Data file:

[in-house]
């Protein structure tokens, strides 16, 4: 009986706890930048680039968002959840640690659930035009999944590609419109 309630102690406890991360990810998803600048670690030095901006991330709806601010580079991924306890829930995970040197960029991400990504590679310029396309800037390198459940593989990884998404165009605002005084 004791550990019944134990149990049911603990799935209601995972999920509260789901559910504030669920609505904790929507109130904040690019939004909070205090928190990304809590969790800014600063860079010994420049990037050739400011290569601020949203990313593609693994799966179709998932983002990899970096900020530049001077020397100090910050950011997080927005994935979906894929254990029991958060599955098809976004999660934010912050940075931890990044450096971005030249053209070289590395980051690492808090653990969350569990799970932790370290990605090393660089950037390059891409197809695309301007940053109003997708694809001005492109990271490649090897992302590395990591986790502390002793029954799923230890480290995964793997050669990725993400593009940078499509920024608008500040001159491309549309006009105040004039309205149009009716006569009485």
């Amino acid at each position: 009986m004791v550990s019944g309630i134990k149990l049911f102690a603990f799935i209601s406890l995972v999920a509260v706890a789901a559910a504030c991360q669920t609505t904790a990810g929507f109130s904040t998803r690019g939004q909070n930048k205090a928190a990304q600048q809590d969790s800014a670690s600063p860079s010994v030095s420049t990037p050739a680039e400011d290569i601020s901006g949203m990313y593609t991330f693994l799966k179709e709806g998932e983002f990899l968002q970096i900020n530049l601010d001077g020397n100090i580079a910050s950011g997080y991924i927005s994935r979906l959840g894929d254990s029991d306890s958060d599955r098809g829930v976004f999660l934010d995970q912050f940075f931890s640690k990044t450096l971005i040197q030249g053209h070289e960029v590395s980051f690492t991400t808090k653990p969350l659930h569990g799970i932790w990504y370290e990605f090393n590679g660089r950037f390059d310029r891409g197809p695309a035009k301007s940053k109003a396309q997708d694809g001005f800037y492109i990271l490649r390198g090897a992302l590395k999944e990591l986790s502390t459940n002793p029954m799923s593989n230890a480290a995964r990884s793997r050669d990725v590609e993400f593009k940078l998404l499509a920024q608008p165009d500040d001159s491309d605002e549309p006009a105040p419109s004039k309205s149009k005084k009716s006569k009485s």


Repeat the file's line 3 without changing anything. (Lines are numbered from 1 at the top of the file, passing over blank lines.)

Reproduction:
């Amino acid at each position: 009986m004791v550990s019944g309630i134990k149990l049911f102690a603990f799935i209601s406890l995972v999920a509260v706890a789901a559910a504030c991360q669920t609505t904790a990810g929507f109130s904040t998803r690019g939004q909070n930048k205090a928190a990304q600048q809590d969790s800014a670690s600063p860079s010994v030095s420049t990037p050739a680039e400011d290569i601020s901006g949203m990313y593609t991330f693994l799966k179709e709806g998932e983002f990899l968002q970096i900020n530049l601010d001077g020397n100090i580079a910050s950011g997080y991924i927005s994935r979906l959840g894929d254990s029991d306890s958060d599955r098809g829930v976004f999660l934010d995970q912050f940075f931890s640690k990044t450096l971005i040197q030249g053209h070289e960029v590395s980051f690492t991400t808090k653990p969350l659930h569990g799970i932790w990504y370290e990605f090393n590679g660089r950037f390059d310029r891409g197809p695309a035009k301007s940053k109003a396309q997708d694809g001005f800037y492109i990271l490649r390198g090897a992302l590395k999944e990591l986790s502390t459940n002793p029954m799923s593989n230890a480290a995964r990884s793997r050669d990725v590609e993400f593009k940078l998404l499509a920024q608008p165009d500040d001159s491309d605002e549309p006009a105040p419109s004039k309205s149009k005084k009716s006569k009485s």